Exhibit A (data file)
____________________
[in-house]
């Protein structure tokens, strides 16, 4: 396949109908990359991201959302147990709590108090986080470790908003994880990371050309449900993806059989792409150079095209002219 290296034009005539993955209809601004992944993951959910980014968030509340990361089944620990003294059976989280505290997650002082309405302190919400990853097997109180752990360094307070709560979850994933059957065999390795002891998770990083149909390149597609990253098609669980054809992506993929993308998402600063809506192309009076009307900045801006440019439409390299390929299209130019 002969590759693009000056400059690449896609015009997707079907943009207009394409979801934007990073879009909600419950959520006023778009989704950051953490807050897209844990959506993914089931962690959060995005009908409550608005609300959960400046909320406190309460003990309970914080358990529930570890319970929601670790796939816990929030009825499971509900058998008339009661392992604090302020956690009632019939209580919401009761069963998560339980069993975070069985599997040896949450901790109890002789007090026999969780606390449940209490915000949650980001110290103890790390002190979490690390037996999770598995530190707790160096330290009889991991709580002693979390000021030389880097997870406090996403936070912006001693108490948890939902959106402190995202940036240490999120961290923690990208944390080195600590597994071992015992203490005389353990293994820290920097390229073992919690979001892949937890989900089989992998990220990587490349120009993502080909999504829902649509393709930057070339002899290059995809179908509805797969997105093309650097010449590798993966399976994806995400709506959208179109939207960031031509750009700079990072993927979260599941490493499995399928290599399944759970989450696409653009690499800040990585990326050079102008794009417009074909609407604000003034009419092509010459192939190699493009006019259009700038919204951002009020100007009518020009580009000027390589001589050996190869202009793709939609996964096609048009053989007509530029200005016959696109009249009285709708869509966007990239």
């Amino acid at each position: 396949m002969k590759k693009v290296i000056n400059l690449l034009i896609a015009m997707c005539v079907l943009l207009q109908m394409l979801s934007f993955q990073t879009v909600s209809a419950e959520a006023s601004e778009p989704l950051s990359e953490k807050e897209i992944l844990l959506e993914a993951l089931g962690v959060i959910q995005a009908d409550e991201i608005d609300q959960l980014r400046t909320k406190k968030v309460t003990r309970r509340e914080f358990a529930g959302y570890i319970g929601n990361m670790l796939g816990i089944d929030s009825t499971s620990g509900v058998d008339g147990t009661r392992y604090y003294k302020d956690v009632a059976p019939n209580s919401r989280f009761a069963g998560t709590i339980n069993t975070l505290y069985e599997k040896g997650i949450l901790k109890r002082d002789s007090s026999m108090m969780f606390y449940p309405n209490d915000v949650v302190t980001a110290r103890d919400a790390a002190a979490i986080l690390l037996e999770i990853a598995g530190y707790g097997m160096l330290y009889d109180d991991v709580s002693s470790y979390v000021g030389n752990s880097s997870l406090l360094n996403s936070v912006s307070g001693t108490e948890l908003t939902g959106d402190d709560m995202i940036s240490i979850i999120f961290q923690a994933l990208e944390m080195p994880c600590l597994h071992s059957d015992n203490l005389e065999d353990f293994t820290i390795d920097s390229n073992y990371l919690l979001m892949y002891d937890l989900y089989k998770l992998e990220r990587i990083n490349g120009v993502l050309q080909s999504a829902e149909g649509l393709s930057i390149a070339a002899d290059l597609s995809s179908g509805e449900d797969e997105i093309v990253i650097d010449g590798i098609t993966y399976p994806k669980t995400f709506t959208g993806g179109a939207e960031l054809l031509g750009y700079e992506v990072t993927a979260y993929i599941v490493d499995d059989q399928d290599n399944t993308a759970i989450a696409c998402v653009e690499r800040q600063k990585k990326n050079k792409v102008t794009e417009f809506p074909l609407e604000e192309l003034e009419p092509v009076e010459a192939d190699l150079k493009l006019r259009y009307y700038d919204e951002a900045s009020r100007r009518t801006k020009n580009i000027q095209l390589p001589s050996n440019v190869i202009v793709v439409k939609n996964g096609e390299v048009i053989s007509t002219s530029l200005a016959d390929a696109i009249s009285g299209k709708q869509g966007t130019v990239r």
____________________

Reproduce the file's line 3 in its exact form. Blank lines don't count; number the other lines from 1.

């Amino acid at each position: 396949m002969k590759k693009v290296i000056n400059l690449l034009i896609a015009m997707c005539v079907l943009l207009q109908m394409l979801s934007f993955q990073t879009v909600s209809a419950e959520a006023s601004e778009p989704l950051s990359e953490k807050e897209i992944l844990l959506e993914a993951l089931g962690v959060i959910q995005a009908d409550e991201i608005d609300q959960l980014r400046t909320k406190k968030v309460t003990r309970r509340e914080f358990a529930g959302y570890i319970g929601n990361m670790l796939g816990i089944d929030s009825t499971s620990g509900v058998d008339g147990t009661r392992y604090y003294k302020d956690v009632a059976p019939n209580s919401r989280f009761a069963g998560t709590i339980n069993t975070l505290y069985e599997k040896g997650i949450l901790k109890r002082d002789s007090s026999m108090m969780f606390y449940p309405n209490d915000v949650v302190t980001a110290r103890d919400a790390a002190a979490i986080l690390l037996e999770i990853a598995g530190y707790g097997m160096l330290y009889d109180d991991v709580s002693s470790y979390v000021g030389n752990s880097s997870l406090l360094n996403s936070v912006s307070g001693t108490e948890l908003t939902g959106d402190d709560m995202i940036s240490i979850i999120f961290q923690a994933l990208e944390m080195p994880c600590l597994h071992s059957d015992n203490l005389e065999d353990f293994t820290i390795d920097s390229n073992y990371l919690l979001m892949y002891d937890l989900y089989k998770l992998e990220r990587i990083n490349g120009v993502l050309q080909s999504a829902e149909g649509l393709s930057i390149a070339a002899d290059l597609s995809s179908g509805e449900d797969e997105i093309v990253i650097d010449g590798i098609t993966y399976p994806k669980t995400f709506t959208g993806g179109a939207e960031l054809l031509g750009y700079e992506v990072t993927a979260y993929i599941v490493d499995d059989q399928d290599n399944t993308a759970i989450a696409c998402v653009e690499r800040q600063k990585k990326n050079k792409v102008t794009e417009f809506p074909l609407e604000e192309l003034e009419p092509v009076e010459a192939d190699l150079k493009l006019r259009y009307y700038d919204e951002a900045s009020r100007r009518t801006k020009n580009i000027q095209l390589p001589s050996n440019v190869i202009v793709v439409k939609n996964g096609e390299v048009i053989s007509t002219s530029l200005a016959d390929a696109i009249s009285g299209k709708q869509g966007t130019v990239r």